I recently finished The Master Algorithm: How the Quest for the Ultimate Learning Machine Will Remake Our World, by acclaimed computer science professor Pedro Domingos of the University of Washington. The Master Algorithm is aimed at a broad but well-educated audience and attempts to serve as an intermediate between dense, technical textbooks and simple, overly-hyped 800-word “AI IS GOING TO DESTROY PEOPLE” newspaper articles. The main hypothesis is that there exists a universal algorithm for solving general machine learning problems: the master algorithm. Or, as Domingos humorously puts it, one algorithm to rule them all. For background information, Domingos provides a historical overview of five “tribes” of machine learning that we must unify and understand to have a chance at unlocking the master algorithm. In general, I think his master algorithm idea has merit, and his explanation of the five areas of machine learning are the most important and valuable parts of the book. Nonetheless, as there are fundamental limitations on learning a technical subject like machine learning in a book with just 300 (non-mathematical) pages, this book is bound to disappoint a few readers. The explanation of the hypothetical master algorithm is also limited since it relies almost entirely on Domingos’ decade-old research. In addition, some of the implications on society seem far fetched.
I was familiar with most of the material in this book beforehand, but as stated earlier, I still found Domingos’ organization of machine learning into five tribes to be immensely useful for understanding the field. His five tribes are: symbolists, connectionists, evolutionaries, Bayesians, and analogizers. I would never have thought about organizing machine learning this way, because I have limited experience with evolutionaries (i.e., people who use genetic programming) and because whenever I try to study logic and reasoning (i.e., what the symbolists do) I struggle to avoid falling asleep. I have been able to study logic, though, as shown in this long blog post.
I am most familiar with the other three areas Domingos lists. The connectionists are dominating machine learning nowadays because they use neural networks. (Ever heard of “deep learning,” anyone?) The Bayesians used to dominate; these are the people who use graphical models. The analogizers use the nearest neighbor and support vector machine algorithms. For all three of these tribes, I have covered corresponding topics in previous blog entries (e.g., see this post for a discussion on SVMs).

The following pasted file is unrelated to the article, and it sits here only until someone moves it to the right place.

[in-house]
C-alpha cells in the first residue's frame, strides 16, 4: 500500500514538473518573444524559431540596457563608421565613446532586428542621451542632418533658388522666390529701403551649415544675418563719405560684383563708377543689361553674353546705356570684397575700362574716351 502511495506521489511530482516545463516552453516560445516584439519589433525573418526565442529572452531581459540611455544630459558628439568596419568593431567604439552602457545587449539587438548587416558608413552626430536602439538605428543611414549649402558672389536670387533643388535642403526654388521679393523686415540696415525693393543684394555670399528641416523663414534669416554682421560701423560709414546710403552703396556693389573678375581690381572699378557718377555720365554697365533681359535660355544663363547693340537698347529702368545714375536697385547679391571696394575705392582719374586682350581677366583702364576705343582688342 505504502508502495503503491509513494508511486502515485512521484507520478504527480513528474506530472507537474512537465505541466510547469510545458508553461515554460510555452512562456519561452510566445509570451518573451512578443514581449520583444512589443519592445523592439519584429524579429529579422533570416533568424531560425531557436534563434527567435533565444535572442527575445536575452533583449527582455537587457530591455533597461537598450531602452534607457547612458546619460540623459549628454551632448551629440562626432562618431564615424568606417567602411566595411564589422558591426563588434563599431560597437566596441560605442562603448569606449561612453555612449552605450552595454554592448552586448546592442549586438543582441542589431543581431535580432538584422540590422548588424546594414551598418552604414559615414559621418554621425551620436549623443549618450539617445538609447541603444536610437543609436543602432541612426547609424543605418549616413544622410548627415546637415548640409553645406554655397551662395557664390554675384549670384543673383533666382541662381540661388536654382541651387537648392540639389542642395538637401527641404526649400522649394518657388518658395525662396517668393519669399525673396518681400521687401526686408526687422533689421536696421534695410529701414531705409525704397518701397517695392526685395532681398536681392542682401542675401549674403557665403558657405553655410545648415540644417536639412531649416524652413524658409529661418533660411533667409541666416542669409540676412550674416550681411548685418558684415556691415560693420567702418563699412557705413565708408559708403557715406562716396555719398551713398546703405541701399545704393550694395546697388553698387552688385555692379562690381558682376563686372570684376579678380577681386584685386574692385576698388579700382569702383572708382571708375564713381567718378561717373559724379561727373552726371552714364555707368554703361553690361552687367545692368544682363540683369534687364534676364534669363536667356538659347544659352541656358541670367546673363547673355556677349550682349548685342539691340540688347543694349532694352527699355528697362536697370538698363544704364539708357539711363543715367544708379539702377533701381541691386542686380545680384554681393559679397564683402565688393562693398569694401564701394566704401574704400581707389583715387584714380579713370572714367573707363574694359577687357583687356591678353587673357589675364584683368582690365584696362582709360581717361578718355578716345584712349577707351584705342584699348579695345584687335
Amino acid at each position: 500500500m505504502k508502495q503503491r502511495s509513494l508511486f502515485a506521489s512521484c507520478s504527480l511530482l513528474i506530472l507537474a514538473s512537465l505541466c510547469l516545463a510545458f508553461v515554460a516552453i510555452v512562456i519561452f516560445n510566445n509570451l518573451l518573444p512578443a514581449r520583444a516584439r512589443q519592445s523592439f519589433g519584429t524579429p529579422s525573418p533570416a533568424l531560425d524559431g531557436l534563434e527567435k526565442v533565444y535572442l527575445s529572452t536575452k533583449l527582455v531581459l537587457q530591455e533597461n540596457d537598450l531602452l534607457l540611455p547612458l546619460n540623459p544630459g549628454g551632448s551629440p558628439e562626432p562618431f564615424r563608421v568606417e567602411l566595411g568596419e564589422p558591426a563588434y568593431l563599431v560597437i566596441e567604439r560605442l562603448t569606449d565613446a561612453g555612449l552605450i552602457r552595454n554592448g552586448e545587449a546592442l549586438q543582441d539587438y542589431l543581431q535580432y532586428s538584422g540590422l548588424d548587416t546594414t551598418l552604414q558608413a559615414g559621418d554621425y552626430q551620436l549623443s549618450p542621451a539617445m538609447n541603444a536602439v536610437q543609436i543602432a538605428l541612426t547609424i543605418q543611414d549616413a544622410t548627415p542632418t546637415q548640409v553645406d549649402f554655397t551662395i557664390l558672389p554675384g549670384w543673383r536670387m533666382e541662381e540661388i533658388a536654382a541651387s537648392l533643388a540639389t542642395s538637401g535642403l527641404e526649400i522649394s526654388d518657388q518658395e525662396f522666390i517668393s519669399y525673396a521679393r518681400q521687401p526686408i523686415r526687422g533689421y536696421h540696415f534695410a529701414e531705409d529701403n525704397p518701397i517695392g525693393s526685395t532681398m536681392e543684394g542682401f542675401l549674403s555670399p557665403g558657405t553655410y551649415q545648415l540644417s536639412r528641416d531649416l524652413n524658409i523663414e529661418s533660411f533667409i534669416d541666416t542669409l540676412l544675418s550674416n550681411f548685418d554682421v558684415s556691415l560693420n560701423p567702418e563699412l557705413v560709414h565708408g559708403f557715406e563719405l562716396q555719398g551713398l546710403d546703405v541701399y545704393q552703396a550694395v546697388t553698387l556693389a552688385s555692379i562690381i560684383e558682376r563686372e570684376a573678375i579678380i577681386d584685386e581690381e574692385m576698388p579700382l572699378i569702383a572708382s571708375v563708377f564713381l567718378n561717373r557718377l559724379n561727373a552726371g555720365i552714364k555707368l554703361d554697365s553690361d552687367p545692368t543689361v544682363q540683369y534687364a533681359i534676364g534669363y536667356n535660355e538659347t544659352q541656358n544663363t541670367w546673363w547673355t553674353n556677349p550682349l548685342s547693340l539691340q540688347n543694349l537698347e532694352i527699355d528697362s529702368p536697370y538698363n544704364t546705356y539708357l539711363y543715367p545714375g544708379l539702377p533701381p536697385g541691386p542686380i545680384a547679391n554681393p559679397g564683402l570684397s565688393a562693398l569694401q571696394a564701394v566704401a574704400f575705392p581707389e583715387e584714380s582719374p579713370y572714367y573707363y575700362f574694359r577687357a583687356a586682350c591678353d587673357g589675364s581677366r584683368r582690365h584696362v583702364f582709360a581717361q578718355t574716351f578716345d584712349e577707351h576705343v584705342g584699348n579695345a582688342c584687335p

Given the constraints of 30 pages per tribe, Domingos explains each of them remarkably well. Having studied these in mathematical detail, I find it enjoyable to just relax, avoid the math, and understand the history: who invented which algorithm, what were competing trends, and similar stories. In addition to the five tribes, Domingos goes over other important concepts in machine learning and artificial intelligence, including Expectation-Maximization and reinforcement learning. Domingos then describes his thoughts on a universal algorithm, invoking his own research (Markov logic networks) in the progress. Finally, he discusses the implications of improved machine learning on our lives.
For the sake of a general audience, Domingos avoids mathematical details and relies on examples and analogies. This is fine, and both Domingos and I agree that it is possible to understand some machine learning without math. I probably do not agree with that statement as much as Domingos does, though; I really need to go over all the math details for me to understand an algorithm, and other readers with my mindset can get disappointed.
I also think his attempts at explaining the master algorithm at the end fall prey to excessive storytelling. After his long, adventure-related metaphor, I was (and still am) confused about how to effectively build upon his Markov logic network work to get a real master algorithm. Regarding the implications of the master algorithm on human life, that chapter felt more fantasty than reality to me, and I can’t see the kind of stuff Domingos says happening in the near future. For instance, Domingos says that since AI might take over human labor, we will need to use a “universal basic income,” but that would not necessarily be the best thing to do and I can’t see how this will be politically viable (it’s possible, though, but I’m probably thinking on a longer time horizon than Domingos).
I don’t mean for the last two paragraphs to sound overly critical. I think The Master Algorithm is interesting and I would recommend it to those who would like to learn more about computer science. I would not, however, say it is among my top-tier favorite books. It’s a decent, solid, but not once-in-a-generation, and I think that’s a fair characterization.